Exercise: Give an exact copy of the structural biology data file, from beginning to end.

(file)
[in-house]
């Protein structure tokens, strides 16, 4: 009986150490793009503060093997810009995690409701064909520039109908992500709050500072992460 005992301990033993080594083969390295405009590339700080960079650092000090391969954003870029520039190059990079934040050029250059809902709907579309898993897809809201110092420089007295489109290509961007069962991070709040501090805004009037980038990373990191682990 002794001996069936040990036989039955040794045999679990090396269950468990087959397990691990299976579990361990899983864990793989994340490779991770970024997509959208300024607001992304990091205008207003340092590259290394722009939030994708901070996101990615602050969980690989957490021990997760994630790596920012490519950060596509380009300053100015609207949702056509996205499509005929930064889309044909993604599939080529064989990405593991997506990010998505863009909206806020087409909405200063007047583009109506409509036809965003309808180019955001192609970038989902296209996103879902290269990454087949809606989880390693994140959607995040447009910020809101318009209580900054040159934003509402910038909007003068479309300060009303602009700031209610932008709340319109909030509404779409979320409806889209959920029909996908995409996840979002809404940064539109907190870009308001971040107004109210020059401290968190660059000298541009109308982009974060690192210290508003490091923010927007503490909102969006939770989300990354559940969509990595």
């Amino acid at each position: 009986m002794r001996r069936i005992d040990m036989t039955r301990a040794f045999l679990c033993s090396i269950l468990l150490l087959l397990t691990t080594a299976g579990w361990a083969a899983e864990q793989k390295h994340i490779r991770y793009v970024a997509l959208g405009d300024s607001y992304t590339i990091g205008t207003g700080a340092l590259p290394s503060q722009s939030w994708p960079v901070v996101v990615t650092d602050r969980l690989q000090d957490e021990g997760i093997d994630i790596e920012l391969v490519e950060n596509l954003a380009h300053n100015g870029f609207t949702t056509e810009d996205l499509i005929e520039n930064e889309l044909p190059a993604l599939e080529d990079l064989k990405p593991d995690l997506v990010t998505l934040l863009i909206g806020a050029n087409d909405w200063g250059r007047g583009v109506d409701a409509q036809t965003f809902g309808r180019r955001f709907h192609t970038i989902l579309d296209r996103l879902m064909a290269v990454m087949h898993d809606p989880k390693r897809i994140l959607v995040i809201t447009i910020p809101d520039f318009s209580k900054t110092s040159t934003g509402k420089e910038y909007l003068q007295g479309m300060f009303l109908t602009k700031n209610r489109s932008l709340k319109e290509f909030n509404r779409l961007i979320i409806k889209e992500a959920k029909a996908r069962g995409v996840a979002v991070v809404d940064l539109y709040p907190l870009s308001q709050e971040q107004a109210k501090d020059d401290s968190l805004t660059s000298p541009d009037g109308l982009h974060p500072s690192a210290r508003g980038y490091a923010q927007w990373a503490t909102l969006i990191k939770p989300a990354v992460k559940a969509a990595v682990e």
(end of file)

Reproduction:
[in-house]
């Protein structure tokens, strides 16, 4: 009986150490793009503060093997810009995690409701064909520039109908992500709050500072992460 005992301990033993080594083969390295405009590339700080960079650092000090391969954003870029520039190059990079934040050029250059809902709907579309898993897809809201110092420089007295489109290509961007069962991070709040501090805004009037980038990373990191682990 002794001996069936040990036989039955040794045999679990090396269950468990087959397990691990299976579990361990899983864990793989994340490779991770970024997509959208300024607001992304990091205008207003340092590259290394722009939030994708901070996101990615602050969980690989957490021990997760994630790596920012490519950060596509380009300053100015609207949702056509996205499509005929930064889309044909993604599939080529064989990405593991997506990010998505863009909206806020087409909405200063007047583009109506409509036809965003309808180019955001192609970038989902296209996103879902290269990454087949809606989880390693994140959607995040447009910020809101318009209580900054040159934003509402910038909007003068479309300060009303602009700031209610932008709340319109909030509404779409979320409806889209959920029909996908995409996840979002809404940064539109907190870009308001971040107004109210020059401290968190660059000298541009109308982009974060690192210290508003490091923010927007503490909102969006939770989300990354559940969509990595």
């Amino acid at each position: 009986m002794r001996r069936i005992d040990m036989t039955r301990a040794f045999l679990c033993s090396i269950l468990l150490l087959l397990t691990t080594a299976g579990w361990a083969a899983e864990q793989k390295h994340i490779r991770y793009v970024a997509l959208g405009d300024s607001y992304t590339i990091g205008t207003g700080a340092l590259p290394s503060q722009s939030w994708p960079v901070v996101v990615t650092d602050r969980l690989q000090d957490e021990g997760i093997d994630i790596e920012l391969v490519e950060n596509l954003a380009h300053n100015g870029f609207t949702t056509e810009d996205l499509i005929e520039n930064e889309l044909p190059a993604l599939e080529d990079l064989k990405p593991d995690l997506v990010t998505l934040l863009i909206g806020a050029n087409d909405w200063g250059r007047g583009v109506d409701a409509q036809t965003f809902g309808r180019r955001f709907h192609t970038i989902l579309d296209r996103l879902m064909a290269v990454m087949h898993d809606p989880k390693r897809i994140l959607v995040i809201t447009i910020p809101d520039f318009s209580k900054t110092s040159t934003g509402k420089e910038y909007l003068q007295g479309m300060f009303l109908t602009k700031n209610r489109s932008l709340k319109e290509f909030n509404r779409l961007i979320i409806k889209e992500a959920k029909a996908r069962g995409v996840a979002v991070v809404d940064l539109y709040p907190l870009s308001q709050e971040q107004a109210k501090d020059d401290s968190l805004t660059s000298p541009d009037g109308l982009h974060p500072s690192a210290r508003g980038y490091a923010q927007w990373a503490t909102l969006i990191k939770p989300a990354v992460k559940a969509a990595v682990e």